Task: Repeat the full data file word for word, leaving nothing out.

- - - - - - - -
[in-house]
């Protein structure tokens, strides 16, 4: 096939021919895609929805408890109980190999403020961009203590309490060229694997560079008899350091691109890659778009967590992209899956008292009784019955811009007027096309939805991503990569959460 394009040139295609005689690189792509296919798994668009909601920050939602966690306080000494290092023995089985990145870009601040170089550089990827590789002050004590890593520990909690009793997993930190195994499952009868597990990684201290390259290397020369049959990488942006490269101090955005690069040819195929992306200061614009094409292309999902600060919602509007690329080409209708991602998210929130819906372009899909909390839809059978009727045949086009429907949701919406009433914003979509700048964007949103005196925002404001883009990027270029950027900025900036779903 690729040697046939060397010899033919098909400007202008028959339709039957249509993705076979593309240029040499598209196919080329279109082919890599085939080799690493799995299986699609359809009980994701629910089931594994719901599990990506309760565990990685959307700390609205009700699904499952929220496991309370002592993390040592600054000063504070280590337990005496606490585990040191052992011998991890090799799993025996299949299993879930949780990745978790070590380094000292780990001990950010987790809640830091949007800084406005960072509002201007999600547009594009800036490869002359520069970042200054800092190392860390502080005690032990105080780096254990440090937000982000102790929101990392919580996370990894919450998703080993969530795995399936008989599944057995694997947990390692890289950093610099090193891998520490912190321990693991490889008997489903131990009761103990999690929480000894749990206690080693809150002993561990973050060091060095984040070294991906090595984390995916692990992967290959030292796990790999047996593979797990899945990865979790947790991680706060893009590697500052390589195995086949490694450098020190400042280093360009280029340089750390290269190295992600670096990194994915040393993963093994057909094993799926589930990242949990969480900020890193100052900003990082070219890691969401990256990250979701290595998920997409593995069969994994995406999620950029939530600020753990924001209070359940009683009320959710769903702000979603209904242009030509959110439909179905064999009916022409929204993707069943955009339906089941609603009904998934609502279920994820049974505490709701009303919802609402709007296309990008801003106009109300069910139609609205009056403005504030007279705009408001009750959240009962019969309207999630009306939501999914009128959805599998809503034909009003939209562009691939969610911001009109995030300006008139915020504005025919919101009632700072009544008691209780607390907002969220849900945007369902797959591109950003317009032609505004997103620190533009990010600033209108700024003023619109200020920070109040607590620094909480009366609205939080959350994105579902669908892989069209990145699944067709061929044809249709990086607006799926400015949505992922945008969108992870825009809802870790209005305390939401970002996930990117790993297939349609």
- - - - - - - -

[in-house]
């Protein structure tokens, strides 16, 4: 096939021919895609929805408890109980190999403020961009203590309490060229694997560079008899350091691109890659778009967590992209899956008292009784019955811009007027096309939805991503990569959460 394009040139295609005689690189792509296919798994668009909601920050939602966690306080000494290092023995089985990145870009601040170089550089990827590789002050004590890593520990909690009793997993930190195994499952009868597990990684201290390259290397020369049959990488942006490269101090955005690069040819195929992306200061614009094409292309999902600060919602509007690329080409209708991602998210929130819906372009899909909390839809059978009727045949086009429907949701919406009433914003979509700048964007949103005196925002404001883009990027270029950027900025900036779903 690729040697046939060397010899033919098909400007202008028959339709039957249509993705076979593309240029040499598209196919080329279109082919890599085939080799690493799995299986699609359809009980994701629910089931594994719901599990990506309760565990990685959307700390609205009700699904499952929220496991309370002592993390040592600054000063504070280590337990005496606490585990040191052992011998991890090799799993025996299949299993879930949780990745978790070590380094000292780990001990950010987790809640830091949007800084406005960072509002201007999600547009594009800036490869002359520069970042200054800092190392860390502080005690032990105080780096254990440090937000982000102790929101990392919580996370990894919450998703080993969530795995399936008989599944057995694997947990390692890289950093610099090193891998520490912190321990693991490889008997489903131990009761103990999690929480000894749990206690080693809150002993561990973050060091060095984040070294991906090595984390995916692990992967290959030292796990790999047996593979797990899945990865979790947790991680706060893009590697500052390589195995086949490694450098020190400042280093360009280029340089750390290269190295992600670096990194994915040393993963093994057909094993799926589930990242949990969480900020890193100052900003990082070219890691969401990256990250979701290595998920997409593995069969994994995406999620950029939530600020753990924001209070359940009683009320959710769903702000979603209904242009030509959110439909179905064999009916022409929204993707069943955009339906089941609603009904998934609502279920994820049974505490709701009303919802609402709007296309990008801003106009109300069910139609609205009056403005504030007279705009408001009750959240009962019969309207999630009306939501999914009128959805599998809503034909009003939209562009691939969610911001009109995030300006008139915020504005025919919101009632700072009544008691209780607390907002969220849900945007369902797959591109950003317009032609505004997103620190533009990010600033209108700024003023619109200020920070109040607590620094909480009366609205939080959350994105579902669908892989069209990145699944067709061929044809249709990086607006799926400015949505992922945008969108992870825009809802870790209005305390939401970002996930990117790993297939349609």